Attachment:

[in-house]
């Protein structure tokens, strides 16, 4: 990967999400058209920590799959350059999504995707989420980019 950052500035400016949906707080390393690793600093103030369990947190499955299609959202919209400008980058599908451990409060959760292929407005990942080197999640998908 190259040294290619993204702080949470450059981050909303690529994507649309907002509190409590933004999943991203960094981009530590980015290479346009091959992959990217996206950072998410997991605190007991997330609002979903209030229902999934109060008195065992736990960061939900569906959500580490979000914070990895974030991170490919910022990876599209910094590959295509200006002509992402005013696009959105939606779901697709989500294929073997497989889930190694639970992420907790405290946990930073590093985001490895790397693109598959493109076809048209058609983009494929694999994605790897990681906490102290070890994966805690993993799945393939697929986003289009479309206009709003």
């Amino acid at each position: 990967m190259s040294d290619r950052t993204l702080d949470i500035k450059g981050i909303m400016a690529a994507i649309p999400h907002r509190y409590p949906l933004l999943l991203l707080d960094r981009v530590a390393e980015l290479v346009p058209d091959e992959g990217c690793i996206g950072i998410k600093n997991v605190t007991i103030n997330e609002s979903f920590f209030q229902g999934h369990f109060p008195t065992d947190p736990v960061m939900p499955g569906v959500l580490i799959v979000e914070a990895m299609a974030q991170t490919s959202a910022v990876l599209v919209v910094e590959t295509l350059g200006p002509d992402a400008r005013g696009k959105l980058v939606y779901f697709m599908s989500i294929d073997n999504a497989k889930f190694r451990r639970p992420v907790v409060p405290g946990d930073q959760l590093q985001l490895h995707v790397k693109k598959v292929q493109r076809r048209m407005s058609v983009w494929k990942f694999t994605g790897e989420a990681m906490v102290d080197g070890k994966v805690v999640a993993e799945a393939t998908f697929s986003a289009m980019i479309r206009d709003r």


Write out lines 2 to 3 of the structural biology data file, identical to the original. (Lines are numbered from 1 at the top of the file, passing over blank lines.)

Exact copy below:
């Protein structure tokens, strides 16, 4: 990967999400058209920590799959350059999504995707989420980019 950052500035400016949906707080390393690793600093103030369990947190499955299609959202919209400008980058599908451990409060959760292929407005990942080197999640998908 190259040294290619993204702080949470450059981050909303690529994507649309907002509190409590933004999943991203960094981009530590980015290479346009091959992959990217996206950072998410997991605190007991997330609002979903209030229902999934109060008195065992736990960061939900569906959500580490979000914070990895974030991170490919910022990876599209910094590959295509200006002509992402005013696009959105939606779901697709989500294929073997497989889930190694639970992420907790405290946990930073590093985001490895790397693109598959493109076809048209058609983009494929694999994605790897990681906490102290070890994966805690993993799945393939697929986003289009479309206009709003």
């Amino acid at each position: 990967m190259s040294d290619r950052t993204l702080d949470i500035k450059g981050i909303m400016a690529a994507i649309p999400h907002r509190y409590p949906l933004l999943l991203l707080d960094r981009v530590a390393e980015l290479v346009p058209d091959e992959g990217c690793i996206g950072i998410k600093n997991v605190t007991i103030n997330e609002s979903f920590f209030q229902g999934h369990f109060p008195t065992d947190p736990v960061m939900p499955g569906v959500l580490i799959v979000e914070a990895m299609a974030q991170t490919s959202a910022v990876l599209v919209v910094e590959t295509l350059g200006p002509d992402a400008r005013g696009k959105l980058v939606y779901f697709m599908s989500i294929d073997n999504a497989k889930f190694r451990r639970p992420v907790v409060p405290g946990d930073q959760l590093q985001l490895h995707v790397k693109k598959v292929q493109r076809r048209m407005s058609v983009w494929k990942f694999t994605g790897e989420a990681m906490v102290d080197g070890k994966v805690v999640a993993e799945a393939t998908f697929s986003a289009m980019i479309r206009d709003r």